The most common mistake that gets made when making Turkish coffee is the amount of time taken to make the coffee, or brewing time.
For some reason, over the years it has become common to boil the coffee 3 times. Boiling is bad but boiling three times and for a long time simply ruins the flavour.
A lot of work has been done with different brewing methods to determine the optimum time for the coffee to mix with the water.
For example, coffee made with a cafetière should be mixed with water for about 4 minutes before plunging and pouring.
With espresso, water gets pumped through ground coffee at high pressure for about 25 seconds.
Each brewing method is different and Turkish coffee is no exception. We will explain the method used by a Turkish coffee expert.
All of these things are not just things that have been made up, they have been developed over the last 30 or so years by huge coffee chains like Starbucks and Costa.
It’s one of the reasons why these large high street coffee chains have become so popular, because they have worked out how to make a decent cup of coffee.
One thing they don’t do though is offer Turkish coffee. If you use the proven principles above and combine them with some Turkish tradition then you can enjoy Turkish coffee like never before.
What equipment is required to make Turkish Coffee?
Coffee is brewed in a number of different ways using a number of different types of coffee makers and coffee machines but Turkish coffee has its very own unique coffee maker called a Turkish Cezve or Ibrik.
In Turkey they call it a Cezve (Jes-ve) and everywhere else they call it an Ibrik.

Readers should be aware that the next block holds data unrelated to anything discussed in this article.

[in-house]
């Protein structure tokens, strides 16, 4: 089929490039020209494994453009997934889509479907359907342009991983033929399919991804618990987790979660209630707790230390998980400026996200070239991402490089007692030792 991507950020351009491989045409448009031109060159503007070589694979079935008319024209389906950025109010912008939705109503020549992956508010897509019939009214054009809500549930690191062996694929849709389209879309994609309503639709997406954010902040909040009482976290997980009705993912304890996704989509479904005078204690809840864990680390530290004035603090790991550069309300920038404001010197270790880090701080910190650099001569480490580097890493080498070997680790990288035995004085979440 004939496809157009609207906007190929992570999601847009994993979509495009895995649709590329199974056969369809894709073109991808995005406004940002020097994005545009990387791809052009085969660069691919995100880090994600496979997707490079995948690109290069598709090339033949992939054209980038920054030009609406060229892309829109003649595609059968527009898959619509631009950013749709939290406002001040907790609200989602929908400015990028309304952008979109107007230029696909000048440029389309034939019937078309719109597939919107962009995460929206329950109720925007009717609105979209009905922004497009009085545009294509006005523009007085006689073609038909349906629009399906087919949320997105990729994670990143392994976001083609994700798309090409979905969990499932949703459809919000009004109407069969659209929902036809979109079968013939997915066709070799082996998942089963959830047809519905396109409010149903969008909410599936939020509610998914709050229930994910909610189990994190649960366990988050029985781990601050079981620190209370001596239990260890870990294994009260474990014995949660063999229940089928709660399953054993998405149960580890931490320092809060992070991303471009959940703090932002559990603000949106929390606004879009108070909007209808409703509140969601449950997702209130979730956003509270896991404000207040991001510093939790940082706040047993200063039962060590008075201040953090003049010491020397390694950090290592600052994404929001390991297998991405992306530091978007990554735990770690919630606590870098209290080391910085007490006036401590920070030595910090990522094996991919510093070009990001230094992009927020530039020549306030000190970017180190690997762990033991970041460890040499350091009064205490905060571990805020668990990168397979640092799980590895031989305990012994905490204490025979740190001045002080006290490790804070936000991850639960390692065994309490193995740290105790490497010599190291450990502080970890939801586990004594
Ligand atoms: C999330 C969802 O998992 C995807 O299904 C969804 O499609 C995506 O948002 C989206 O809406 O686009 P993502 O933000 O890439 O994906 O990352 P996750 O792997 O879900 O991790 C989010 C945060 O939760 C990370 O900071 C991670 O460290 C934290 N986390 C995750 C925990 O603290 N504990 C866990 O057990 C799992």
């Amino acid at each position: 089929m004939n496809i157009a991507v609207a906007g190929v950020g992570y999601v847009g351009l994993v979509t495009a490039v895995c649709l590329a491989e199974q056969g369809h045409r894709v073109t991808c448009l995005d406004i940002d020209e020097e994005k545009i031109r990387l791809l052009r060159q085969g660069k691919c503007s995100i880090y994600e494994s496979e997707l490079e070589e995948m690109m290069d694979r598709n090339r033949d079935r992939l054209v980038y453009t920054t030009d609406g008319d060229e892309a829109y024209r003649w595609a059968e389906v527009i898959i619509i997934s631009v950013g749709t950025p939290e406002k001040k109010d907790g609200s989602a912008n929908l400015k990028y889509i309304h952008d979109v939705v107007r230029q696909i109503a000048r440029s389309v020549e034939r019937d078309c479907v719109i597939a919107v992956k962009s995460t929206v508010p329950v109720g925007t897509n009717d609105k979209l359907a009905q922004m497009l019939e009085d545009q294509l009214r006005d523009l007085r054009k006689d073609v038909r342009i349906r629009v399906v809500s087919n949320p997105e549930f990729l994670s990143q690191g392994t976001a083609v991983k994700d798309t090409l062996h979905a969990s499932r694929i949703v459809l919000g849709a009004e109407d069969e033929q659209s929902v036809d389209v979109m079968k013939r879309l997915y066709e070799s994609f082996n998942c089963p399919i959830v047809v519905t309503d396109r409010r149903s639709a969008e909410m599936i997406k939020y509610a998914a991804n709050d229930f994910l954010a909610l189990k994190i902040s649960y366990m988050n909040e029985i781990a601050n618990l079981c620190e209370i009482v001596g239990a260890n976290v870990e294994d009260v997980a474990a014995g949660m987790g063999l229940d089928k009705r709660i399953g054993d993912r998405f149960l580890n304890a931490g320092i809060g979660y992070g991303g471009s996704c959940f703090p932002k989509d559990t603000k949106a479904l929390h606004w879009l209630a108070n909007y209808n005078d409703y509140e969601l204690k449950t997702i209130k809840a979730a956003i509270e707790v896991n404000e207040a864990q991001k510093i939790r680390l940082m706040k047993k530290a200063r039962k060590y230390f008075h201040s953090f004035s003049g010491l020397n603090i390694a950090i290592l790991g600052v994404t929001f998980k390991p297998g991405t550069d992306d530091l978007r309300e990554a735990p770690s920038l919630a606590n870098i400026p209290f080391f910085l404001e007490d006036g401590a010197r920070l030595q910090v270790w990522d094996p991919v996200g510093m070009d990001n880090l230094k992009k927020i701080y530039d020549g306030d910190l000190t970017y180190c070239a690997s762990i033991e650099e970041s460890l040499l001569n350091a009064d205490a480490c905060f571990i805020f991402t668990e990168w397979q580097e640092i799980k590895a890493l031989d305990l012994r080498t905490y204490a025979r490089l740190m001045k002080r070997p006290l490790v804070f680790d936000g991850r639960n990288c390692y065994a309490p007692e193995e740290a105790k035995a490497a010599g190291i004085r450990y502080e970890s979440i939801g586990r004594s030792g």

The reason why is unclear but the main thing is that is doesn’t matter because they are both the same thing – a traditional Turkish coffee maker that you brew Turkish coffee in.
Traditionally it is made of copper but it doesn’t have to be, stainless steel or other metals don’t affect the outcome of how the coffee tastes.
This is a modern take on a Turkish Ibrik:
Although it looks authentic and different, the shape or what it’s made of is not a factor in the end result so the good news is that you don’t have to go out and buy an Ibric in order to make great Turkish coffee.
Any small pot you already have in the kitchen will work perfectly well, ideally with a spout because it will make it easier to pour but it doesn’t have to have one.
So one small pot and a spoon. You’ll also need a cheap set of digital scales and a cheap coffee grinder. That’s all the equipment you need and you are good to go.
The best recipe for Turkish coffee
This is not a method that has been passed down many generations or has any kind of secret ingredients contained within it.
It’s a method that contains the scientific best practice for brewing coffee and combines that with traditional Turkish methods to get a fantastic tasting cup of Turkish coffee.